As a young adult book, this work reaches into life experiences age-peers to Reagan are experiencing at the same time, while throwing in some unexpected drama.  Reagan has a grandmother who can do things that are just a bit odd.  Eventually it comes out that she is a Wiccan.  How's that for a surprise?

Literary elements? The suspense is built well, characters are built fairly well, vocabulary is in keeping with the intended audience, etc.  It is a pretty good book.  

The Bugly (bad/ugly)
Now, here is where I warn readers: do not get involved in Wiccan activities.  This book makes it look like all fun and games, white magic that helps and the like.  There is no such thing as white magic.  White magic leads very quickly to dark magic, which definitely should be avoided.  Yes, I believe in magic...but in a different form than many would attribute to the event.  Getting involved with Wiccan stuff is messing around with spiritual forces that should be left alone...completely alone.  These forces do not like human beings and will do anything and everything to undermine their thriving in whatever way possible.  If you want to chat with me about this, shoot me an email - I'm more than willing to chat about my views, beliefs, and knowledge about this topic.

Okay, back to the book.  : )  

While this is a good read, there are a few issues.  First, the characters are a tad flat.  This can happen in a young adult book sometimes, and it definitely happens here.  The main characters are fleshed out pretty well, just some other main characters are not...and that bugged me.  Perhaps they are fleshed out a bit more in the remaining books in the series.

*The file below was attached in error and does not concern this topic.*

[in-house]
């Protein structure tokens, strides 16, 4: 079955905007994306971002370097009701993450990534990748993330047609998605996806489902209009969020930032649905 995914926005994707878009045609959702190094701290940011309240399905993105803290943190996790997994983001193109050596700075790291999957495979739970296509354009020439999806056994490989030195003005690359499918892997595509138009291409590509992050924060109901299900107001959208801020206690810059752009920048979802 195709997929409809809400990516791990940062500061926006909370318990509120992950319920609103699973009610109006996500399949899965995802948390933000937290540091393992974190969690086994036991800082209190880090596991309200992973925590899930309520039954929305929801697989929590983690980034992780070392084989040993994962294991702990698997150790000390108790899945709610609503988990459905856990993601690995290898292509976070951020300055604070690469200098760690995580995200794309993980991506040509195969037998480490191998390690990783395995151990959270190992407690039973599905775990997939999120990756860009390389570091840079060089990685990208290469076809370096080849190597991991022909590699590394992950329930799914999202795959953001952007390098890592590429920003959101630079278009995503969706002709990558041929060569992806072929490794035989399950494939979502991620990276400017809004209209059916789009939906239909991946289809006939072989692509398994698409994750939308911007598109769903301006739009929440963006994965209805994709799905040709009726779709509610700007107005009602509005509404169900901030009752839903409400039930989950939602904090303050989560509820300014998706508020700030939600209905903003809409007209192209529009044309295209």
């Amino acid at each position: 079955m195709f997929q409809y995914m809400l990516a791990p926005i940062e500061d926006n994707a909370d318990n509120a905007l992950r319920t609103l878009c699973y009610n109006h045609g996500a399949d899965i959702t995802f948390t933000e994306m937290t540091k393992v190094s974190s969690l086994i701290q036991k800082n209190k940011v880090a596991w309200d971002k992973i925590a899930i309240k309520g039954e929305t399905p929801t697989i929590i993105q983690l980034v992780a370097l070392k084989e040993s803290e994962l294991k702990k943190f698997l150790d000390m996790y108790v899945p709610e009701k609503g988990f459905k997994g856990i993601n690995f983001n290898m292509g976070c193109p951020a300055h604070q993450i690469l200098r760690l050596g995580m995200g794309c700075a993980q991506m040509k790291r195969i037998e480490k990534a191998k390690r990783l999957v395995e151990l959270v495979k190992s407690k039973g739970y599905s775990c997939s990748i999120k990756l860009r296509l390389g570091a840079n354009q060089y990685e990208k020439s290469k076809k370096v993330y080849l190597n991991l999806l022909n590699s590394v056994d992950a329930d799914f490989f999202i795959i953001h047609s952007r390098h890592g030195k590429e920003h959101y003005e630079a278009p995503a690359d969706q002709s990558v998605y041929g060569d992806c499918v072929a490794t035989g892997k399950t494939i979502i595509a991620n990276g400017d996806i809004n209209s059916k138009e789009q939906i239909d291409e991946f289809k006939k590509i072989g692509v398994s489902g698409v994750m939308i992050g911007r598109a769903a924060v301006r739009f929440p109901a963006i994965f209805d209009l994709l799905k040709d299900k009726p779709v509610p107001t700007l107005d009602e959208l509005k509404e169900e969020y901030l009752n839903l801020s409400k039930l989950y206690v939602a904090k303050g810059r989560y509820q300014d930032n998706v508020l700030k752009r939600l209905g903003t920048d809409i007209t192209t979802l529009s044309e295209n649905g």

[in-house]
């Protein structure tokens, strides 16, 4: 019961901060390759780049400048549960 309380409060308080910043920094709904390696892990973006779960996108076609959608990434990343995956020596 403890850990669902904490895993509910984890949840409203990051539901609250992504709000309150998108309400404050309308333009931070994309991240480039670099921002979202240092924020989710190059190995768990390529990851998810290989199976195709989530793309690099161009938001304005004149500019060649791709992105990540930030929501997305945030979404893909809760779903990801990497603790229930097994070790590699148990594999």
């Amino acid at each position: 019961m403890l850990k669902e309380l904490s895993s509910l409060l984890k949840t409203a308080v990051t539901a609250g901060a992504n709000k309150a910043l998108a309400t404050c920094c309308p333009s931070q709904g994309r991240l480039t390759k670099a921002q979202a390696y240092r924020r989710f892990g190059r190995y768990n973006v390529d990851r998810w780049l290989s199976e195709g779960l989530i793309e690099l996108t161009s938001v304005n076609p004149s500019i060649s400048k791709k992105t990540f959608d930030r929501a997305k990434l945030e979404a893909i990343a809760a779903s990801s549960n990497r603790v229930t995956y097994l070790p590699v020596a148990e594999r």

Next, this book was a fast read.  This was a bugly in the sense that I was able to read it so fast that I'm afraid things were missed, simply because the language and sentence structure are so simple that it is a breeze to breeze through.

Next, this book was so aimed at its audience that those whom annoy members of that audience were painted in a very bad light.  Audience = young adults.  Who do young adults have conflict with?  Adults, of course.  Mothers, psychiatrists, school officials - all here are depicted in extremely negative lights with little time spent on figuring out their motivations (except for Mom).  I was annoyed by this as I work with at risk youth trying to show them how adults can be allies to their struggles, and I felt like this supported "adults wanna bring you down".

Overall this is a pretty quick, fairly good read. It did not make my Top 10 favorite books of all time, but there is pretty steep competition in my mind for that list (and it, of course, includes lots of canonical items).  There were good things about it, and bad things about it.  There's a petty major thing the main character is figuring out, and I don't want to spoil it...but it's a doozy!!  

Overall, I give this book a 3 out of 5.


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  1. Nora, I love how you set the mood for your review about our childhood fears of things that go bump in the night. What a perfect tone to examine the ins and outs of Tia's book :)

  2. Thanks for reviewing Chasing Memories. The adults will be fleshed out much more in Book 2, and Reagan will definitely be needing their help, love and support.